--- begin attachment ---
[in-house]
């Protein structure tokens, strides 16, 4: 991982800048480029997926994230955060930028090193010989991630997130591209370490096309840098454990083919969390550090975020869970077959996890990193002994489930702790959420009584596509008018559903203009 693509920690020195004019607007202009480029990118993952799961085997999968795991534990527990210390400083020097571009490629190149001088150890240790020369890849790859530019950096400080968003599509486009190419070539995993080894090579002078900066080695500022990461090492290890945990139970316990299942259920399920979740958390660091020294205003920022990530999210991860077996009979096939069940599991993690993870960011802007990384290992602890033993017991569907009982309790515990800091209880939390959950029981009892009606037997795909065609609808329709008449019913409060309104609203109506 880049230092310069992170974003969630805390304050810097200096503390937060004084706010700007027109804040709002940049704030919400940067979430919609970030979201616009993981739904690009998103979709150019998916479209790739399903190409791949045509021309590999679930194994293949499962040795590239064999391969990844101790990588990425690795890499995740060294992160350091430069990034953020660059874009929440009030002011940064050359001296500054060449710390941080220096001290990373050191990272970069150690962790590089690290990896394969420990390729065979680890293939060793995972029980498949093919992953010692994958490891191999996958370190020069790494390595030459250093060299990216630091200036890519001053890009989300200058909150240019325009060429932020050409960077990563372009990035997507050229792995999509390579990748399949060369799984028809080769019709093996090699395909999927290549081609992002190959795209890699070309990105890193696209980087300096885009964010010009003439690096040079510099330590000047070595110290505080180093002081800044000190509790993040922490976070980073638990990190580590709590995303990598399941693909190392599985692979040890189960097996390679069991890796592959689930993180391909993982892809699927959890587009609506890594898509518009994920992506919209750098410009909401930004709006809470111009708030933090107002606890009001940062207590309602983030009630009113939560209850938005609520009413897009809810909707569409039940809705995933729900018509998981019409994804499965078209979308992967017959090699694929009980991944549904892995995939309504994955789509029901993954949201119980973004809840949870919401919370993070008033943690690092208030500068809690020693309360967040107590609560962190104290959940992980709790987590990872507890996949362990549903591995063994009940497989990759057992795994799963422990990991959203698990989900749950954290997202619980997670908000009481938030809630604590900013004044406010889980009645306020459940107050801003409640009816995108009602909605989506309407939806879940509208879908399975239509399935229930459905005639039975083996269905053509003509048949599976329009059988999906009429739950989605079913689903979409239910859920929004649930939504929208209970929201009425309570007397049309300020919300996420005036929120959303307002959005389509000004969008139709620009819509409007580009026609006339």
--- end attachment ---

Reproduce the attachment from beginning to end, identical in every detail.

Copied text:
[in-house]
């Protein structure tokens, strides 16, 4: 991982800048480029997926994230955060930028090193010989991630997130591209370490096309840098454990083919969390550090975020869970077959996890990193002994489930702790959420009584596509008018559903203009 693509920690020195004019607007202009480029990118993952799961085997999968795991534990527990210390400083020097571009490629190149001088150890240790020369890849790859530019950096400080968003599509486009190419070539995993080894090579002078900066080695500022990461090492290890945990139970316990299942259920399920979740958390660091020294205003920022990530999210991860077996009979096939069940599991993690993870960011802007990384290992602890033993017991569907009982309790515990800091209880939390959950029981009892009606037997795909065609609808329709008449019913409060309104609203109506 880049230092310069992170974003969630805390304050810097200096503390937060004084706010700007027109804040709002940049704030919400940067979430919609970030979201616009993981739904690009998103979709150019998916479209790739399903190409791949045509021309590999679930194994293949499962040795590239064999391969990844101790990588990425690795890499995740060294992160350091430069990034953020660059874009929440009030002011940064050359001296500054060449710390941080220096001290990373050191990272970069150690962790590089690290990896394969420990390729065979680890293939060793995972029980498949093919992953010692994958490891191999996958370190020069790494390595030459250093060299990216630091200036890519001053890009989300200058909150240019325009060429932020050409960077990563372009990035997507050229792995999509390579990748399949060369799984028809080769019709093996090699395909999927290549081609992002190959795209890699070309990105890193696209980087300096885009964010010009003439690096040079510099330590000047070595110290505080180093002081800044000190509790993040922490976070980073638990990190580590709590995303990598399941693909190392599985692979040890189960097996390679069991890796592959689930993180391909993982892809699927959890587009609506890594898509518009994920992506919209750098410009909401930004709006809470111009708030933090107002606890009001940062207590309602983030009630009113939560209850938005609520009413897009809810909707569409039940809705995933729900018509998981019409994804499965078209979308992967017959090699694929009980991944549904892995995939309504994955789509029901993954949201119980973004809840949870919401919370993070008033943690690092208030500068809690020693309360967040107590609560962190104290959940992980709790987590990872507890996949362990549903591995063994009940497989990759057992795994799963422990990991959203698990989900749950954290997202619980997670908000009481938030809630604590900013004044406010889980009645306020459940107050801003409640009816995108009602909605989506309407939806879940509208879908399975239509399935229930459905005639039975083996269905053509003509048949599976329009059988999906009429739950989605079913689903979409239910859920929004649930939504929208209970929201009425309570007397049309300020919300996420005036929120959303307002959005389509000004969008139709620009819509409007580009026609006339």